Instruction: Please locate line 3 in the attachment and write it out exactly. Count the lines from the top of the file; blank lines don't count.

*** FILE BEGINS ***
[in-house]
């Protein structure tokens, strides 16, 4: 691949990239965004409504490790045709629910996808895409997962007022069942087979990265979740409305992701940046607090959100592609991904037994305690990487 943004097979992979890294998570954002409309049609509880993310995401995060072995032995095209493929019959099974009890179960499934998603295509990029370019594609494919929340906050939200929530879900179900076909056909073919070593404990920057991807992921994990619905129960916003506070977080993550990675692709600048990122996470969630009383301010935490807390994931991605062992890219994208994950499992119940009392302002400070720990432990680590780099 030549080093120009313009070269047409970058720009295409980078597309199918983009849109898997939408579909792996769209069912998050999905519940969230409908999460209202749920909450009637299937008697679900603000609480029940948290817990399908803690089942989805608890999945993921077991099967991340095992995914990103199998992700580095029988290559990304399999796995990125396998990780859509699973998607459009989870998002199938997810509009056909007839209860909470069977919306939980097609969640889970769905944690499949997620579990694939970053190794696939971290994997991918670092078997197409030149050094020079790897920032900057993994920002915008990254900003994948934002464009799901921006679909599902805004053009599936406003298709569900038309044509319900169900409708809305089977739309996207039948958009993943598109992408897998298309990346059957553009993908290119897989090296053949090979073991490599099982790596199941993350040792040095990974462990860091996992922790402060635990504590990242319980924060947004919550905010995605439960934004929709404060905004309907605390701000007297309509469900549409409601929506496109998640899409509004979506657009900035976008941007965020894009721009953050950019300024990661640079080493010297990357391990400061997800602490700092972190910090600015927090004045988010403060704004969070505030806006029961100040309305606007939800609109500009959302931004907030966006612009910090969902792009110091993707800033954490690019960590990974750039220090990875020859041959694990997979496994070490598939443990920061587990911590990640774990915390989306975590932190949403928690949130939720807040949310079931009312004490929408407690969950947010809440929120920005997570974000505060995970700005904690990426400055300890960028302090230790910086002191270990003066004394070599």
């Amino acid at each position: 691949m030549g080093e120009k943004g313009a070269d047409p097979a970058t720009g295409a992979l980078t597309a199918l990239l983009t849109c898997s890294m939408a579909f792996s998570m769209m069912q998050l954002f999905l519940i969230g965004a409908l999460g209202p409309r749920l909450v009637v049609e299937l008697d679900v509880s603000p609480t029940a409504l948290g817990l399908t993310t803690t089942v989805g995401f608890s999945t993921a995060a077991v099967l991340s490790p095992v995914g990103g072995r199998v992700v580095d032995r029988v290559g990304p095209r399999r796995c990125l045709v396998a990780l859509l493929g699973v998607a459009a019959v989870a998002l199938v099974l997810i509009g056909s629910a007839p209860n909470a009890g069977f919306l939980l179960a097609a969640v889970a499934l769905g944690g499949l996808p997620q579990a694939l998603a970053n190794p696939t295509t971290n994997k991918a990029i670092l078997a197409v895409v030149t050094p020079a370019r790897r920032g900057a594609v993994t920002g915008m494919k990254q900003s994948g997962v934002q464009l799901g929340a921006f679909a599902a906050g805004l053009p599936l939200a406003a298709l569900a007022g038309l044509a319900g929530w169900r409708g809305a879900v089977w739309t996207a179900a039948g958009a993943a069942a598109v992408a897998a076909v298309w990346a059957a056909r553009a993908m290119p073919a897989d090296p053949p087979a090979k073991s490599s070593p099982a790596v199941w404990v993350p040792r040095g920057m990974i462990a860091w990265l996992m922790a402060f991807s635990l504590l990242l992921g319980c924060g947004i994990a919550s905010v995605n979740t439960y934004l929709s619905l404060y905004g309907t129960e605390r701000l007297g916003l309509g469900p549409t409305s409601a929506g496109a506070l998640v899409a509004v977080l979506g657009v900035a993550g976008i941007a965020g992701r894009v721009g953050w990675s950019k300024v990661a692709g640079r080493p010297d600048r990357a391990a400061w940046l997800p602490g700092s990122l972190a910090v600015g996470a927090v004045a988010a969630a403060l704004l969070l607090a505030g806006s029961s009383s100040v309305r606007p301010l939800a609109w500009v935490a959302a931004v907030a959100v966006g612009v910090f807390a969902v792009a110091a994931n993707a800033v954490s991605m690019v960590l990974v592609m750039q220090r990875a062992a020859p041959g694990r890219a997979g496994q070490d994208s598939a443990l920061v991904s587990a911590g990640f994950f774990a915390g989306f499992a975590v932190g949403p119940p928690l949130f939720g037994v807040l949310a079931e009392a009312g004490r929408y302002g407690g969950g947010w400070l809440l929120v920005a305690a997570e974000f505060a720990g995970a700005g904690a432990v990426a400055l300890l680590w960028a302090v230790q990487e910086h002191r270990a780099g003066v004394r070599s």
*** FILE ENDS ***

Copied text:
């Amino acid at each position: 691949m030549g080093e120009k943004g313009a070269d047409p097979a970058t720009g295409a992979l980078t597309a199918l990239l983009t849109c898997s890294m939408a579909f792996s998570m769209m069912q998050l954002f999905l519940i969230g965004a409908l999460g209202p409309r749920l909450v009637v049609e299937l008697d679900v509880s603000p609480t029940a409504l948290g817990l399908t993310t803690t089942v989805g995401f608890s999945t993921a995060a077991v099967l991340s490790p095992v995914g990103g072995r199998v992700v580095d032995r029988v290559g990304p095209r399999r796995c990125l045709v396998a990780l859509l493929g699973v998607a459009a019959v989870a998002l199938v099974l997810i509009g056909s629910a007839p209860n909470a009890g069977f919306l939980l179960a097609a969640v889970a499934l769905g944690g499949l996808p997620q579990a694939l998603a970053n190794p696939t295509t971290n994997k991918a990029i670092l078997a197409v895409v030149t050094p020079a370019r790897r920032g900057a594609v993994t920002g915008m494919k990254q900003s994948g997962v934002q464009l799901g929340a921006f679909a599902a906050g805004l053009p599936l939200a406003a298709l569900a007022g038309l044509a319900g929530w169900r409708g809305a879900v089977w739309t996207a179900a039948g958009a993943a069942a598109v992408a897998a076909v298309w990346a059957a056909r553009a993908m290119p073919a897989d090296p053949p087979a090979k073991s490599s070593p099982a790596v199941w404990v993350p040792r040095g920057m990974i462990a860091w990265l996992m922790a402060f991807s635990l504590l990242l992921g319980c924060g947004i994990a919550s905010v995605n979740t439960y934004l929709s619905l404060y905004g309907t129960e605390r701000l007297g916003l309509g469900p549409t409305s409601a929506g496109a506070l998640v899409a509004v977080l979506g657009v900035a993550g976008i941007a965020g992701r894009v721009g953050w990675s950019k300024v990661a692709g640079r080493p010297d600048r990357a391990a400061w940046l997800p602490g700092s990122l972190a910090v600015g996470a927090v004045a988010a969630a403060l704004l969070l607090a505030g806006s029961s009383s100040v309305r606007p301010l939800a609109w500009v935490a959302a931004v907030a959100v966006g612009v910090f807390a969902v792009a110091a994931n993707a800033v954490s991605m690019v960590l990974v592609m750039q220090r990875a062992a020859p041959g694990r890219a997979g496994q070490d994208s598939a443990l920061v991904s587990a911590g990640f994950f774990a915390g989306f499992a975590v932190g949403p119940p928690l949130f939720g037994v807040l949310a079931e009392a009312g004490r929408y302002g407690g969950g947010w400070l809440l929120v920005a305690a997570e974000f505060a720990g995970a700005g904690a432990v990426a400055l300890l680590w960028a302090v230790q990487e910086h002191r270990a780099g003066v004394r070599s």